Out of print for more than 30 years, now available for the first time as an eBook, this is the controversial story of John Wooden's first 25 years and first 8 NCAA Championships as UCLA Head Basketball Coach. This is the only book that gives a true picture of the character of John Wooden and the influence of his assistant, Jerry Norman, whose contributions Wooden  ignored and tried to bury.

Compiled with more than 40 hours of interviews with Coach Wooden, learn about the man behind the coach. The players tell their their stories in their own words. This is the book that UCLA Athletic Director J.D. Morgan tried to ban.

Click the book to read the first chapter and for ordering information.


NFL 2010 Playoffs, Round 1

by Tony Medley

If the NFL were Dickens (God, what a thought!), theyíd think this year was the best of times and the worst of times. It was the best of times because everyone seemed so even. Anybody could beat anybody else (Cincinnati excepted). It was the worst of times because there were so few good teams. How many did you see this year? I saw two, New England and Pittsburgh.

I havenít written since the opening week because nothing I said in that article has changed much (except Houston sucked swamp water after they looked so great on opening day). Now weíre down to the playoffs and I have put off writing this because most of the games are pretty hard to figure. I say ďmostĒ because anybody who plays Seattle can just mail it in. In this case, the lucky winner is New Orleans. But New Orleans is probably the only team who can give Seattle a chance because there isnít another quarterback in football that has the Bret Favre stupidity of Drew Brees. These two guys throw the dumbest passes in football history (last year Favreís latest idiocy allowed New Orleans to win the game sent them to the Super Bowl, a game that was totally lost by the Saints until Favre threw his pass). But even if Brees performs down to his Favre possibilities, it seems unlikely that New Orleans could lose to Seattle, even if their only running back is SCís Reggie Bush because they lost their two real running backs, Chris Ivory and Pierre Thomas. Bushís effectiveness as a pro has been as catching swing passes out of the backfield, enabling him to do some broken-field running. When he takes a handoff out of a set backfield, heís much less effective.

So letís talk about the other game on Saturday, Indianapolis vs. the Jets. Thatís the only game I didnít pick correctly last year because I was rooting for the Jets. This year the Jets stunk the place out. They thought Antonio Cromartie gave them the two best corners in the league. Think again. Most of the criticism has been about the SC Quarterback, Mark Sanchez, but Sanchez has gotten a bad rap, even though he still canít throw an out. In the first place his highly regarded receivers, Santonio Holmes and Braylon Edwards, have dropped key passes all year long. Edwards dropped a game winner and he also dropped at least one crucial first down pass on third down. Holmes was equally butter-fingered. Those drops arenít the fault of Sanchez. Worse, the Jets didnít let Sanchez throw the ball downfield enough allowing the defense to bunch up and easily defend his short passes. If thereís a villain for the Jets' horrible offense, itís offensive coordinator Brian Schottenheimer, not Sanchez, for his uninspired, conservative play-calling.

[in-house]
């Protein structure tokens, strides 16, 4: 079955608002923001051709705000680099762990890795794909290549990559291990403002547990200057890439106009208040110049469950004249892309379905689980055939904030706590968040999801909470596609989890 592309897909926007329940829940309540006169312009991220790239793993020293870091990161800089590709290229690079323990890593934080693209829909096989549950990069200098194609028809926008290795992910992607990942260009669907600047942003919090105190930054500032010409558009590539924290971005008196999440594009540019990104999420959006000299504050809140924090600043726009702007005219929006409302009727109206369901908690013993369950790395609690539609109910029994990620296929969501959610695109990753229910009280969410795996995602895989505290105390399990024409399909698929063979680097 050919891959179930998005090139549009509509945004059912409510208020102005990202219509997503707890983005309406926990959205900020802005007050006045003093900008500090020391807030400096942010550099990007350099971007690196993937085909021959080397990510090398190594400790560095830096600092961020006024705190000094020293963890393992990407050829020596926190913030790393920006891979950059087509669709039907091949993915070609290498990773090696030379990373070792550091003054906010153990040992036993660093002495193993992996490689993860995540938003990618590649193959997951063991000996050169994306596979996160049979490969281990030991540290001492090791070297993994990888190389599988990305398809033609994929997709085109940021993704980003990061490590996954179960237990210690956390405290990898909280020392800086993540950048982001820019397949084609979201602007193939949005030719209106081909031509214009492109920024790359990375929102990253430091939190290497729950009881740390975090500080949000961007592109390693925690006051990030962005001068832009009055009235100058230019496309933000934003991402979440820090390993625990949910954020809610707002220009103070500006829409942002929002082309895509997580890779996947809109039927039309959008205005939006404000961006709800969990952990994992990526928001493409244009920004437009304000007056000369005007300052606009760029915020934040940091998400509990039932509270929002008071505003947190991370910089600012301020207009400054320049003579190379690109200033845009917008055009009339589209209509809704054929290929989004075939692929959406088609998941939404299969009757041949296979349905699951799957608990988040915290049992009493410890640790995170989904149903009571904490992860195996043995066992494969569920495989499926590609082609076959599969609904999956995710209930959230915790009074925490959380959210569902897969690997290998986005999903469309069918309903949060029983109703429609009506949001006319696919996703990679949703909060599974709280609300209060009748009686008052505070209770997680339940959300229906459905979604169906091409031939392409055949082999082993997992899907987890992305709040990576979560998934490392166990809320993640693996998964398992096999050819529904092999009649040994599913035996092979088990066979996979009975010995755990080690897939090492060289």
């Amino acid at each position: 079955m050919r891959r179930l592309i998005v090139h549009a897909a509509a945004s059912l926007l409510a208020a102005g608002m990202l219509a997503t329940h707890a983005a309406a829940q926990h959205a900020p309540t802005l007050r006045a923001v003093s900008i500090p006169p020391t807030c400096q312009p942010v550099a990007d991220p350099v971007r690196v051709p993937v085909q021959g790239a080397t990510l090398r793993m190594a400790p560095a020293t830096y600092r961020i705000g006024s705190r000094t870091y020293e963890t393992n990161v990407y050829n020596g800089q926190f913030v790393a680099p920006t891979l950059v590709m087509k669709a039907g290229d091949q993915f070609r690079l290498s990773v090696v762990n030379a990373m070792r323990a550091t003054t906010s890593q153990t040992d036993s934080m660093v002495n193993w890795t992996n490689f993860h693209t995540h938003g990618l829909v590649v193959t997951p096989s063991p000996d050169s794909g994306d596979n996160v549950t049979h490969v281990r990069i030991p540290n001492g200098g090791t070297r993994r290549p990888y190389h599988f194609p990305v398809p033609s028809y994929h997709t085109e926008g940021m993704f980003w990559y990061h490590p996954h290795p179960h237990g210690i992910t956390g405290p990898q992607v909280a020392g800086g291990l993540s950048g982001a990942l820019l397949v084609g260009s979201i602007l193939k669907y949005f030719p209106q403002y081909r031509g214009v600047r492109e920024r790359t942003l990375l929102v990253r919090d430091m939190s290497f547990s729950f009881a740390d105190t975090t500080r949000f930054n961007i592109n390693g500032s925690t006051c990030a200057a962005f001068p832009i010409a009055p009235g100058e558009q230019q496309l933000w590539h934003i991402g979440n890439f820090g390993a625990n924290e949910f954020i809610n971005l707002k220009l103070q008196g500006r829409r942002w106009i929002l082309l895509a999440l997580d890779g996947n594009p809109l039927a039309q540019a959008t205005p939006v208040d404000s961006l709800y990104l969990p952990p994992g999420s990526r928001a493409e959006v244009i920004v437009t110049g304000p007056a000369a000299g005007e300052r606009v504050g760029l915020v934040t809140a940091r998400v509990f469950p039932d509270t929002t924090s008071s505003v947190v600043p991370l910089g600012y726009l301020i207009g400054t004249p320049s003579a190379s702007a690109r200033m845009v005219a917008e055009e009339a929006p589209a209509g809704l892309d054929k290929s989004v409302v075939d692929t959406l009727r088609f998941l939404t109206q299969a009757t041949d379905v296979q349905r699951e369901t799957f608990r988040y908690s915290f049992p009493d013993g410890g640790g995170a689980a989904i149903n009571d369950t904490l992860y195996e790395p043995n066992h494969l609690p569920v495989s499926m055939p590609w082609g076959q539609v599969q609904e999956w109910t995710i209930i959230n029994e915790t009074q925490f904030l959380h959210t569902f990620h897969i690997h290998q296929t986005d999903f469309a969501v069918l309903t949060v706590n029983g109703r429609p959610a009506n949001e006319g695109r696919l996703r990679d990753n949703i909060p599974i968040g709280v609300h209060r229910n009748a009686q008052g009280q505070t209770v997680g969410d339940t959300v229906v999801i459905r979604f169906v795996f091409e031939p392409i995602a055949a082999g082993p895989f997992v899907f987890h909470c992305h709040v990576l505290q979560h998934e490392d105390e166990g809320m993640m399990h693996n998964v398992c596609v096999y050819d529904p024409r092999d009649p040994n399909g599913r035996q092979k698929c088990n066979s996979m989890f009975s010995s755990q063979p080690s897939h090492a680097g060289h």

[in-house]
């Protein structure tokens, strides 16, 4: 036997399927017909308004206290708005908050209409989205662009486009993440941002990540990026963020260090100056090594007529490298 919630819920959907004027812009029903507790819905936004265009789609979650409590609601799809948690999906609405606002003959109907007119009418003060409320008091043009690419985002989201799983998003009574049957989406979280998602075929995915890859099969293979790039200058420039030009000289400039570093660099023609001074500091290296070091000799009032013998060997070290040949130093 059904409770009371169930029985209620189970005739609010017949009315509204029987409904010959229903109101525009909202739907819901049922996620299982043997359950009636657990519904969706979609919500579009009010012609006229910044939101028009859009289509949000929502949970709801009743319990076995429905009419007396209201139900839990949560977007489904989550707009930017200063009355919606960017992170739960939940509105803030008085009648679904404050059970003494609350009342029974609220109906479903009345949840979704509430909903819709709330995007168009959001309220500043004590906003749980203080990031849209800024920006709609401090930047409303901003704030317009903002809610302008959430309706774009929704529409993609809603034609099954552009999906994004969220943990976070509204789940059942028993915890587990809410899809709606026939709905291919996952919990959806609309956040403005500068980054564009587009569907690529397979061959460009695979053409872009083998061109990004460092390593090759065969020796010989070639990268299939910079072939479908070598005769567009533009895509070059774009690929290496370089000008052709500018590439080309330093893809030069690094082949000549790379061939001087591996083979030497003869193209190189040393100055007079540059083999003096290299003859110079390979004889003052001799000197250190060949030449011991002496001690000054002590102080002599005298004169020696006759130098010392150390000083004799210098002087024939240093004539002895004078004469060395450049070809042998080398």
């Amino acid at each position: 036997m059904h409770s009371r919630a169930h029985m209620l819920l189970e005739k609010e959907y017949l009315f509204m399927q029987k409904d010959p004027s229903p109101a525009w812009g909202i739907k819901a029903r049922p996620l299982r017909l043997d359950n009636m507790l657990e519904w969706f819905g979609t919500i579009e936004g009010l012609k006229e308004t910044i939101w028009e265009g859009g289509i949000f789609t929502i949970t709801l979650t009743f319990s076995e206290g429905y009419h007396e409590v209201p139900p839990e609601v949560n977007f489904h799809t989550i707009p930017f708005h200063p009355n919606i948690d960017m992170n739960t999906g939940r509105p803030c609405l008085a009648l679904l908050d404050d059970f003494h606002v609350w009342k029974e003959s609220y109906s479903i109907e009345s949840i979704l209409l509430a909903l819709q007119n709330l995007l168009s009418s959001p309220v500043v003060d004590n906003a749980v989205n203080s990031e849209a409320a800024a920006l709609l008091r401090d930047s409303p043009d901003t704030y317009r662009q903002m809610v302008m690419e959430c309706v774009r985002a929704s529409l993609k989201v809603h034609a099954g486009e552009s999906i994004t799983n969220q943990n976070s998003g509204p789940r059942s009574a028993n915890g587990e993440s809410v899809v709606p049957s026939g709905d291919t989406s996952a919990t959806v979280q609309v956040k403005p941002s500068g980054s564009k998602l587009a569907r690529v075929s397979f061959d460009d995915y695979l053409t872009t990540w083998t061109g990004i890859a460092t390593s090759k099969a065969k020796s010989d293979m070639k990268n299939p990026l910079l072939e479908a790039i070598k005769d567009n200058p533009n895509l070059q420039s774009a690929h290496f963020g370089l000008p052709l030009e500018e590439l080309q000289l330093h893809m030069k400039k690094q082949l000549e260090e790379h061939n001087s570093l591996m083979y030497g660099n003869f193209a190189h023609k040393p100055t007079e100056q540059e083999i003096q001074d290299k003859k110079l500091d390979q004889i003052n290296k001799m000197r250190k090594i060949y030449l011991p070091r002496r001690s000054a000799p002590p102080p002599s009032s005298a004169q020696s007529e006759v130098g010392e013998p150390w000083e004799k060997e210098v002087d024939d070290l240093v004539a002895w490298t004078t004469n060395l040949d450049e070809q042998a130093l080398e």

As for their defense, itís much weaker than last year. Their front four hasnít been able to put pressure on the passer and their blitzes have been easily defended, thanks in some part to Cromartieís ineffective coverage. But the entire defense has been inept.

That said, Indy isnít in much better shape. Although their running attack has picked up, the offensive line sucks. Peyton Manning gets rid of the ball fast, but heís missing his three best receivers, Austin Collie, Dallas Clark, and Anthony Gonzalez. Thatís the key. If the subs canít make the catches, the Jets should win.

On Sunday, Baltimore plays at Kansas City. Iím not a big Baltimore fan. Hereís another team with no offense and an overrated quarterback (Joe Flacco) that relies on its defense. Kansas City has been the surprise of the season and Matt Cassel has had a fine year at quarterback, mainly because he only throws short passes and can rely on his teamís fine running game. So the question is, is Kansas Cityís offense good enough to beat Baltimoreís defense? I doubt it, although I hate to pick Baltimore. But I must admit I havenít seen much of KC, so any judgment there is mostly conjecture.

The last game is Green Bay vs. Philly. Green Bay was devastated by injuries (losing six starters for the season), has no running game and not much of an offensive line. Philly actually has a pretty well-rounded team, even if the only thing everyone thinks about is Michael Vick. I donít think Aaron Rogers can beat Philly all by himself. However, Green Bay has a good defense and if they can keep Vick from rolling out to his left (something at which other teams havenít been very successful even though it seems like it shouldnít be that difficult), heís much less effective, although he is a much better pocket passer now than heís ever been before.

I wrote this pretty fast because of the apparent evenness of all the games. Unlike last year, when I had serene certitude, this year I think any of the games can go either way. I wouldnít put any money on any of these games, and if I turn out to be 0-4 Iím not going to take it very seriously.

 

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